And who amongst us could not use some transporting right about now. I mean every winter, gardeners look forward to thumbing through seed catalogues as we anxiously await spring’s warming soil. But this winter many of our heads are spinning and splitting from the racist, xenophobic, misogynistic coup that is taking place in the united states right now. Our hearts are breaking from the attack on Muslims in Québec City, the ranting of alt-right leaders in Europe. Sometimes you need a flower to soothe your battered soul and when all you have is this…

… it feels wondrous to flip through something like the Whole Seed Catalog. Though don’t get me wrong. I spent close to 20 minutes in below zero weather wandering through my garden of winter detritus. It is still a heart warming event to bear witness to Mother Nature and her always continuing cycles of life and death. There is always something new to see and learn and there is always beauty.

So as we do what we can to bring justice and love into our worlds, let’s also bring refuge. Let’s not forget that Mother Nature is a never-ending sanctuary of life lessons and serenity. Take it wherever you can find it. And pass it on to someone who could use a little peace and love.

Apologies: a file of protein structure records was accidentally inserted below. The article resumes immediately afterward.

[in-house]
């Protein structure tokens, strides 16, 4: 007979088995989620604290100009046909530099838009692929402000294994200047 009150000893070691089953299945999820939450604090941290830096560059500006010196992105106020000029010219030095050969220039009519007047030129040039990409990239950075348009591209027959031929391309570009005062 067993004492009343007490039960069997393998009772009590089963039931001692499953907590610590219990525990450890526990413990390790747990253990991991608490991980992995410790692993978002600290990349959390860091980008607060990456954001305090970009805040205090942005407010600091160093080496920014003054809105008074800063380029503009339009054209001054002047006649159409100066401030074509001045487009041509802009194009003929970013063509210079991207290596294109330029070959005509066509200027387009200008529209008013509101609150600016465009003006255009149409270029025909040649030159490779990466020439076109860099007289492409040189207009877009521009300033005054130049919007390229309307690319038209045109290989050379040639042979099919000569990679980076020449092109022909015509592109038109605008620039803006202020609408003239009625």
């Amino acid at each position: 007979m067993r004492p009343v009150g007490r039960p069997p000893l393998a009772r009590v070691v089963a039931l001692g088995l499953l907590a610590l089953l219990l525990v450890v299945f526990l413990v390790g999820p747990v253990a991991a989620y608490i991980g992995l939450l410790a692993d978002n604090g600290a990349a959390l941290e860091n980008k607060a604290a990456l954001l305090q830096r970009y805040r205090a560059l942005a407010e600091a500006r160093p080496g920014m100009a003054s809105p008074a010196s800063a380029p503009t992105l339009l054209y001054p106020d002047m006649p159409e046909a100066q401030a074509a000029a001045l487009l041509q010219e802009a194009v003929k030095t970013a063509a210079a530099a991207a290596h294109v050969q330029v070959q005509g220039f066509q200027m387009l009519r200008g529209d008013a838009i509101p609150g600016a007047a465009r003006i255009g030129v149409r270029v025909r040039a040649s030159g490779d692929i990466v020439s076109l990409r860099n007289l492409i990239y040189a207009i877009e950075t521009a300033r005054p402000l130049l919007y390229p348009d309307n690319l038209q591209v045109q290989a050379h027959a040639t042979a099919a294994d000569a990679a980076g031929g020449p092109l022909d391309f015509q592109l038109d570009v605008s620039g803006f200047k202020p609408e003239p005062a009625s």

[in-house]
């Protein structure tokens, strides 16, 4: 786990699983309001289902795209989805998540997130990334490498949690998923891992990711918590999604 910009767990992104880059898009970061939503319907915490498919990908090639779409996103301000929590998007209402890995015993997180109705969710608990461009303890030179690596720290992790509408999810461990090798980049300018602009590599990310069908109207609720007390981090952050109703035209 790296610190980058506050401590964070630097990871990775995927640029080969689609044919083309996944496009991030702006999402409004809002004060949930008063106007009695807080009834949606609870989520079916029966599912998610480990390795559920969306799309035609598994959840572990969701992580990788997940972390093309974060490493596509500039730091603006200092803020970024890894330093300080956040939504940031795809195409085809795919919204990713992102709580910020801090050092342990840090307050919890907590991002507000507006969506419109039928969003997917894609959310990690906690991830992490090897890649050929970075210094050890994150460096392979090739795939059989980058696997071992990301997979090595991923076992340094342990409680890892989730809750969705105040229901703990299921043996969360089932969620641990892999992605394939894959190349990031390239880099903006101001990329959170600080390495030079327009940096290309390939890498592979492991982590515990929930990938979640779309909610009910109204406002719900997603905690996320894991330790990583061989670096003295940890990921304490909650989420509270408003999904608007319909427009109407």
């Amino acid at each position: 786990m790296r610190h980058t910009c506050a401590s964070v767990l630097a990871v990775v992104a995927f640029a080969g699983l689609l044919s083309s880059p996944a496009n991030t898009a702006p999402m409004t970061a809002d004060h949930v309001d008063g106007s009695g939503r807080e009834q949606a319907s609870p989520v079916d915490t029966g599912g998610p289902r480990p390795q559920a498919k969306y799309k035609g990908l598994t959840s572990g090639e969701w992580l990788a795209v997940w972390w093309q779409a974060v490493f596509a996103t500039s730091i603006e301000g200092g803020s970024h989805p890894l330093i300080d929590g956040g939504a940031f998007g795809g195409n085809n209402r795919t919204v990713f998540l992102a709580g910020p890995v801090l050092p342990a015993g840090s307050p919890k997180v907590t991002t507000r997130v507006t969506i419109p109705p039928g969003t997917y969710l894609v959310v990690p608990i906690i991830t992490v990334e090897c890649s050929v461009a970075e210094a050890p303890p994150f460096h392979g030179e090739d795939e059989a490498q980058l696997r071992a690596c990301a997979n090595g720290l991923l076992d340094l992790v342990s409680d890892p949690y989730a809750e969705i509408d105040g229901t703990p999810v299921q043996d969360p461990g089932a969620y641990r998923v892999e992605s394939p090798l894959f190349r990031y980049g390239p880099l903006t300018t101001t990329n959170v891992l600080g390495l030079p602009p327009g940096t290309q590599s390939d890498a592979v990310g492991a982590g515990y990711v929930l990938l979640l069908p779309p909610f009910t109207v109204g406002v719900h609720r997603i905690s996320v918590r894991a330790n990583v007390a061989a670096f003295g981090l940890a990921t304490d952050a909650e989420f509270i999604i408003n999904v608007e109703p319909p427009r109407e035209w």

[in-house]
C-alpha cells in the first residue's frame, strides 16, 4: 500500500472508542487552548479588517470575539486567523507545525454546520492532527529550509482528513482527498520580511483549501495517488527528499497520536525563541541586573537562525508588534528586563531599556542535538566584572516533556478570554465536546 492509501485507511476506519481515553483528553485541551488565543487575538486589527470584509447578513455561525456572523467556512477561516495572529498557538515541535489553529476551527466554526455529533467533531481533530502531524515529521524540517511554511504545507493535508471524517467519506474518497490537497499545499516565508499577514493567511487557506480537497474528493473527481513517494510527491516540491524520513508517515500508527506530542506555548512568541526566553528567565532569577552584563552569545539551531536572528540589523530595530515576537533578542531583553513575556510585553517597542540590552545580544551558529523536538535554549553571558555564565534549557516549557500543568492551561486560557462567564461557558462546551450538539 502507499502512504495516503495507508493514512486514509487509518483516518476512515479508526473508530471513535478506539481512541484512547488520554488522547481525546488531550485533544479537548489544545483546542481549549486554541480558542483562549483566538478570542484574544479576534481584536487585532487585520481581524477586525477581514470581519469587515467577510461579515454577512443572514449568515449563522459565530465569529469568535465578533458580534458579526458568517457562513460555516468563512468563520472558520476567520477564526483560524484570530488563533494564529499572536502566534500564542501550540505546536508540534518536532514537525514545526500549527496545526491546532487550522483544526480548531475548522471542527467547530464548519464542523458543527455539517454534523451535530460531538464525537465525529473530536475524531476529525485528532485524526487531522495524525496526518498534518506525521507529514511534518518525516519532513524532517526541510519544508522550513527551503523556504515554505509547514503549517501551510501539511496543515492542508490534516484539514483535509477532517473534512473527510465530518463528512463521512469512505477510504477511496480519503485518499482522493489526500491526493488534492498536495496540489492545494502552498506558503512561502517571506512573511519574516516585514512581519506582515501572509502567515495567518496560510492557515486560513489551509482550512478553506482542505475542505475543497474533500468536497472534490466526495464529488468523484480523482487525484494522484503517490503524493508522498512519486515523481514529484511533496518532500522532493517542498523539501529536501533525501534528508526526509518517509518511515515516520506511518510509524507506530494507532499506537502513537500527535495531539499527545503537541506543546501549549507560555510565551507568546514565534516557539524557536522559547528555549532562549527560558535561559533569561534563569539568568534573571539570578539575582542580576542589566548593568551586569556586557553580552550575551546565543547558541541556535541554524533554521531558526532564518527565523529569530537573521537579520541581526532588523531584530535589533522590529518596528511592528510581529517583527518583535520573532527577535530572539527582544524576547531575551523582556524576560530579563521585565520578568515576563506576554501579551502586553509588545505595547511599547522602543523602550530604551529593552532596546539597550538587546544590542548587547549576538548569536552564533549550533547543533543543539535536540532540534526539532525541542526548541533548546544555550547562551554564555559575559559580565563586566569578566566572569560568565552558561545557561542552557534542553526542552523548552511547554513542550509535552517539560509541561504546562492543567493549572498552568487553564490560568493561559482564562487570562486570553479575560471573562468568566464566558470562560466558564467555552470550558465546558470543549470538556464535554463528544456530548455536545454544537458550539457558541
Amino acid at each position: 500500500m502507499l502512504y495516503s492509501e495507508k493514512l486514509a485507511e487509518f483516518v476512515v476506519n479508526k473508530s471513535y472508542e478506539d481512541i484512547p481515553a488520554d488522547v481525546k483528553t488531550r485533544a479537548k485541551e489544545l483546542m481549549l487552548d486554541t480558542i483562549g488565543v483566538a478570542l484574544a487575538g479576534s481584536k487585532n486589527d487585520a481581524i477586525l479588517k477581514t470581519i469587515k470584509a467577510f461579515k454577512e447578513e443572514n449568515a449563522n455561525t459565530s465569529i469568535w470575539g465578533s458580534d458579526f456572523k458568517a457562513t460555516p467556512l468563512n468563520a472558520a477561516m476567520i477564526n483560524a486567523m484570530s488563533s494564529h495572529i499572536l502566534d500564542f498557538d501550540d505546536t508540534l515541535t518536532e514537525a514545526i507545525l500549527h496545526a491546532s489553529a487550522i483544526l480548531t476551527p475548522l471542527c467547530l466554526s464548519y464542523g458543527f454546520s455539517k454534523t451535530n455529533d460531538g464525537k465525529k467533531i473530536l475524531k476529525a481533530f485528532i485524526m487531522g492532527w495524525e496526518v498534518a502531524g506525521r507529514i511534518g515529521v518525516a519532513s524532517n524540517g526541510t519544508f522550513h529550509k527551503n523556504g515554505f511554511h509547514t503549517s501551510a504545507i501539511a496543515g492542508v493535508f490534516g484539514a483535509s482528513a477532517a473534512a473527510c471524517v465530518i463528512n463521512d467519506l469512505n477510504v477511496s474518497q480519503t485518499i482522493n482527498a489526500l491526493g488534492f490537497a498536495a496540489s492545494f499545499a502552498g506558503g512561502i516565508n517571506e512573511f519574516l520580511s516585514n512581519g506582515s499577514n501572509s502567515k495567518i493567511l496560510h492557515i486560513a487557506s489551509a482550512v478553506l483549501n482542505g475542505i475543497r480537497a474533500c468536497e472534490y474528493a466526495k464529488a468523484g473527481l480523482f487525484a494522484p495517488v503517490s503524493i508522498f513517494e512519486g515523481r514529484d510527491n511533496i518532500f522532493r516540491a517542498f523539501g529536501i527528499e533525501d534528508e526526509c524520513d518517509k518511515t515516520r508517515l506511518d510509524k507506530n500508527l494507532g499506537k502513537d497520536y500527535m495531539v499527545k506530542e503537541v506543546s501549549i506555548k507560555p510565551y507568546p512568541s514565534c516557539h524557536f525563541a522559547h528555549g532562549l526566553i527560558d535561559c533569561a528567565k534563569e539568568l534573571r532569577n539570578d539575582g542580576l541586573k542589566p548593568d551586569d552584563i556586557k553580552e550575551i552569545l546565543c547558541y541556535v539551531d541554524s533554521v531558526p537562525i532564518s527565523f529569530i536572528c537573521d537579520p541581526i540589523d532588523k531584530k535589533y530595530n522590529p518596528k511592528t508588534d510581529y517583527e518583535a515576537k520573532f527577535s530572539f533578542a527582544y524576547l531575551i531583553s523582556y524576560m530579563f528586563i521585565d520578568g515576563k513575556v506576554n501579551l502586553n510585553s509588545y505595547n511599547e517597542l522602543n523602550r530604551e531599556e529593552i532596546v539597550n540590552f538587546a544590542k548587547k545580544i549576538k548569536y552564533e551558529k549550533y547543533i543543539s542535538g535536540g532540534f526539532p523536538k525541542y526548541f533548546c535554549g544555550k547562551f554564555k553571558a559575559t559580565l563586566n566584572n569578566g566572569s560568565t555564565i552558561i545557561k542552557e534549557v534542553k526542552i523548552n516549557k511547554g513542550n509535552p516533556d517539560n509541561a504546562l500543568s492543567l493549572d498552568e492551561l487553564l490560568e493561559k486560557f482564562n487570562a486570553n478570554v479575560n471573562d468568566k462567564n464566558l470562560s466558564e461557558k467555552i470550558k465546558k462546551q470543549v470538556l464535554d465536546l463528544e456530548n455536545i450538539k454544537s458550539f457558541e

Flowers

This is a new daylily, the ‘Niki Jabbour’, named after local gardener, Niki Jabbour. It was grown by Harbour Breezes in Jeddore, Nova Scotia. Shown here are 8 different blooms from 8 different days from July 28-August 12. There appears to still be 2-3 buds to go.

Then there’s the ubiquitous Echinacea purpurea, also known as Purple Coneflower. The bees go crazy for these, sometimes just sleeping in them (or so it seems to me). Butterflies and hummingbirds also love them and they’re a good herb for humans as well.